Now that my kids are quite grown (are they ever ALL grown?), it occurs to me that when it came to teaching saving we did two things right.
The first I got from my own parents: Open a savings account for each child. Once the child is old enough to get the concept of money, tell her about her account and show her the balance. Then when your child receives money, tell them that whatever they put in their savings account, you will match. A child that receives $20.00, and is told that if they put 10 of it in the bank, you will put in 10 to make 20, will usually do it and be happy spending the other 10. We did this with all three kids. (The matching in our family continues until the child collects an actual paycheck). By that time the savings account has grown enough for them to want to keep and protect it. Not to mention they now have a long established habit of putting some of their money in the bank. When you think about it, it’s not unlike a 401K contribution that’s matched by your employer. Why not get them into the swing of things early?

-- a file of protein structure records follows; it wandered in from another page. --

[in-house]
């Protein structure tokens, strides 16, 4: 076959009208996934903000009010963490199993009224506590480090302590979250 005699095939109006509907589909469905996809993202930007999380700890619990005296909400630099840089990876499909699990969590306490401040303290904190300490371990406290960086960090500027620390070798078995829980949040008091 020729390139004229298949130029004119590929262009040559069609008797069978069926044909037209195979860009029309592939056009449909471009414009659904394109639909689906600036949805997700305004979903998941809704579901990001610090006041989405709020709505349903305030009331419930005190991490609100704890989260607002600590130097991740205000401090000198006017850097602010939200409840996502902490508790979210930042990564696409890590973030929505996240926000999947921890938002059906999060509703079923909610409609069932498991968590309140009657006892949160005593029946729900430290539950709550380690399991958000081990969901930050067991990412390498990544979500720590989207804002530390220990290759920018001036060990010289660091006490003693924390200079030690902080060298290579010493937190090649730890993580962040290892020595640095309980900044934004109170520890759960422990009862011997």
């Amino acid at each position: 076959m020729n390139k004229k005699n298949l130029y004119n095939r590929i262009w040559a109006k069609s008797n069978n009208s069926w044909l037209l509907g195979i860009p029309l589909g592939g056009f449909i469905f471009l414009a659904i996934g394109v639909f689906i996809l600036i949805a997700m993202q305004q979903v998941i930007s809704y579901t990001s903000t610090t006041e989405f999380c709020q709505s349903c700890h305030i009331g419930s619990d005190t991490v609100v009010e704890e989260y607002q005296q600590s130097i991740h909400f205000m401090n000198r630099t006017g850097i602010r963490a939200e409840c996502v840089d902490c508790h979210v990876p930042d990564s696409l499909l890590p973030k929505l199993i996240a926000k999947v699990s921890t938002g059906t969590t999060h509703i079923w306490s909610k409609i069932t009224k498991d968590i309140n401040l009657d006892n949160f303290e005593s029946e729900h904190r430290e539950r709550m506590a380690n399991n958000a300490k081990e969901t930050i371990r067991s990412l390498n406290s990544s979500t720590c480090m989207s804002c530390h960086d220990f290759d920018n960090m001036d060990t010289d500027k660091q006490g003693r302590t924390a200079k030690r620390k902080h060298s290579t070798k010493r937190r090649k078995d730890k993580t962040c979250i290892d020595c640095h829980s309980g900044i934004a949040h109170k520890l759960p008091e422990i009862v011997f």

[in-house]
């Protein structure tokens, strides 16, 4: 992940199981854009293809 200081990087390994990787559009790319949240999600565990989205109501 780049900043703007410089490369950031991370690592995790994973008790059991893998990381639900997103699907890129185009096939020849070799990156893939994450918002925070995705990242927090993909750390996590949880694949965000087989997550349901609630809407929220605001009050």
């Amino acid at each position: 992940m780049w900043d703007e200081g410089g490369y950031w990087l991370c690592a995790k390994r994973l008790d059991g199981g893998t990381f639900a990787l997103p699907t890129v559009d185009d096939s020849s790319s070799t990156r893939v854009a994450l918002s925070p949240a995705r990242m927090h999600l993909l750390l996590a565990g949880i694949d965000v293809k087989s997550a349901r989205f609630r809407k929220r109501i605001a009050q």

My other saving tip didn’t start out about saving at all. It started out about fairness. When some tasty treat would come into the house (like a package of cookies or carton of ice cream), it became impossible for it to last more than a day. Why? Because each child figured he’d better get his before the other two devoured it. Treats disappeared at a frenzied pace because no one wanted to be the one left with an empty carton. So one day I brought home three identical packages of cookies. I put a child’s name on each one and put them in the cupboard. Then I told them they could do with them what they wanted but they were not to touch anyone else’s, and they would not get another package for two weeks. I was amazed how long those cookies lasted. Who knew those kids had so much restraint? But without the threat of poachers they were able to consume the treats at a normal pace. And, the little “lucky strike extra”? Another lesson in saving was born.